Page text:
pie vs cake

Ladies and gentlemen of North Carolina, life’s difficult choices have left us a divided state. Our challenge is to find middle ground, yet we see matters in black and white — you are with me or against me, good guy or bad guy, red or blue. I have long placed myself in the purple area of the spectrum, yet we all know: Painful as it is, one has to choose.

For me, that moment has come. Despite my equivocating, the editors of this magazine have required that I make my choice. This month is National Cake Month. It is also National Pie Month. Hands on hips, the editors stare me down: Which is it? Are you a cake person or a pie person? Like a voter in a voting booth, I face down my options. And I choose …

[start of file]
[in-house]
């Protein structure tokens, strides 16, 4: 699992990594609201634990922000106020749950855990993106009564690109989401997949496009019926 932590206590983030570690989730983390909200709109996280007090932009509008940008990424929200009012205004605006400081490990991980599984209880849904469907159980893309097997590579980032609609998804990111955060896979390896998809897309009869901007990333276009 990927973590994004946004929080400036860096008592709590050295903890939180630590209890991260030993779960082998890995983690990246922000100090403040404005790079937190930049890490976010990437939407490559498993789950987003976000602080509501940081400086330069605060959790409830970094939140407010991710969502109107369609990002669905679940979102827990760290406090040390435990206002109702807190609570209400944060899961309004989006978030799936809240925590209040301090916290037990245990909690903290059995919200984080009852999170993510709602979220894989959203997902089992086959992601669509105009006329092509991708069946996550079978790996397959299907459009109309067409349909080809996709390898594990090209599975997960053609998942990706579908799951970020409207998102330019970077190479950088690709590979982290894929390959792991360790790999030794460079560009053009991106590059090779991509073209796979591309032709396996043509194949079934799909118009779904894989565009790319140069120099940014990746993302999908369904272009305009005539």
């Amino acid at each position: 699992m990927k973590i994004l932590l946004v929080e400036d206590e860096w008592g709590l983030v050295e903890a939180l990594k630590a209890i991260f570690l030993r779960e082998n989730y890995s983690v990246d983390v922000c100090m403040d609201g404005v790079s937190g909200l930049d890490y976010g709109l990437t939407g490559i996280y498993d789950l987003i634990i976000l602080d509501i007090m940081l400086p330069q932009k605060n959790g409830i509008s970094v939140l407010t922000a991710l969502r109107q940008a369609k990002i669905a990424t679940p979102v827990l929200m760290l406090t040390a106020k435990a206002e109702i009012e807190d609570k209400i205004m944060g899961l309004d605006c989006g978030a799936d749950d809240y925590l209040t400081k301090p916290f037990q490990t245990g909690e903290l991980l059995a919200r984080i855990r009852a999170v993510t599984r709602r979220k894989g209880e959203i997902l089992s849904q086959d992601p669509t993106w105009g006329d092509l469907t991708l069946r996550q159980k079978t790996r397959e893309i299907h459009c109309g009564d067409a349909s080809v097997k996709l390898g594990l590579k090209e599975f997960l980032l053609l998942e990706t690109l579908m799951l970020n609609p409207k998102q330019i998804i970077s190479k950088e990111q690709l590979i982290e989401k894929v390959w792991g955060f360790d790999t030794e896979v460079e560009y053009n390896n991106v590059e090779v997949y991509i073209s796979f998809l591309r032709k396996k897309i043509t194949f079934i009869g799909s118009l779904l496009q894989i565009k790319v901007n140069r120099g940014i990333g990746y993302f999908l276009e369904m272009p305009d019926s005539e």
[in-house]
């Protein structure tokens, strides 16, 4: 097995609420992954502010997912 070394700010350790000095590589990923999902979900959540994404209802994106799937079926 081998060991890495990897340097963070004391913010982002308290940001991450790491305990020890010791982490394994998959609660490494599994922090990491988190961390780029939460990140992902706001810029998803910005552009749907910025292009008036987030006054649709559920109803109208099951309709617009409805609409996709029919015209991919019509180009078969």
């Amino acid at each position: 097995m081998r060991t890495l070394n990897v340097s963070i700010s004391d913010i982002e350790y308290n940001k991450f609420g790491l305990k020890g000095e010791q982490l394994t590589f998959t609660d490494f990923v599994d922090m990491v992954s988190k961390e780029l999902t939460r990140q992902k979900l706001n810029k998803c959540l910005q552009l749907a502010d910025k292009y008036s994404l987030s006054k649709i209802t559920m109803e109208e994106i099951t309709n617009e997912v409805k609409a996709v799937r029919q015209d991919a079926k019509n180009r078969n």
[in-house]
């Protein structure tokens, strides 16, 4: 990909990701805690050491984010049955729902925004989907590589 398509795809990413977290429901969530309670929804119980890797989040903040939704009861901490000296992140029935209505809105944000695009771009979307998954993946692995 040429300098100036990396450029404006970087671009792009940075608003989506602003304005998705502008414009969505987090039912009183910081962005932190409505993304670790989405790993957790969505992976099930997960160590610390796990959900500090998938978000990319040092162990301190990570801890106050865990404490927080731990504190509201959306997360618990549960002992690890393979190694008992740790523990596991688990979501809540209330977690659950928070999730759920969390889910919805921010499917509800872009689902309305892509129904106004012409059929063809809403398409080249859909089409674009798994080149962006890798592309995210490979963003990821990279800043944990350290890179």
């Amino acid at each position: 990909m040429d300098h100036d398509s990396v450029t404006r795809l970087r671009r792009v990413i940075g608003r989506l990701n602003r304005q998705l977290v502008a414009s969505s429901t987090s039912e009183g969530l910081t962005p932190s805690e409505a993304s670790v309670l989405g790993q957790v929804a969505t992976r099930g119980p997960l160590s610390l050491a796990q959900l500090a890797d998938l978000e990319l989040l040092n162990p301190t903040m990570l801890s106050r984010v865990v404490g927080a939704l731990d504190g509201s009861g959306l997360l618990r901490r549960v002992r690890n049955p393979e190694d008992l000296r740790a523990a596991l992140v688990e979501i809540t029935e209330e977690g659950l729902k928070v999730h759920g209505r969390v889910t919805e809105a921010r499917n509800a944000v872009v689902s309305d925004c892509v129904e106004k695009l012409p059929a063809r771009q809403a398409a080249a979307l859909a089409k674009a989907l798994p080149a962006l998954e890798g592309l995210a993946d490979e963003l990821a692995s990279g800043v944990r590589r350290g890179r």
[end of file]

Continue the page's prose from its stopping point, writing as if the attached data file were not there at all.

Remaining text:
First, let’s discuss. Some things are obvious. Pie, it goes almost without saying, is a more mature dessert, a more complex, multilayered experience, in both the eating and the making. A pie can be dinner — shepherd’s pie! chicken potpie! — or dessert. It can be simple — apple pie — or surprising: rutabaga? In a pie? Seriously?

And the crust alone takes an hour of patient rolling, folding, cooling, waiting, rolling again.

A pie is patience. After you’ve spent hours on the crust, you still have to prepare and cook down the filling. Often you have to precook the crust. Like a city, a pie requires planning and even zoning: You organize your counters into crust area, filling area, rolling, assembly. And then you cook it, long and slow.

When finished, a pie is a subtle melange of crust and filling, a mellifluous blend of ingredients, stewing together into an aromatic whole. Pie has complexity going for it. It has depth. There is, after all, no pie mix.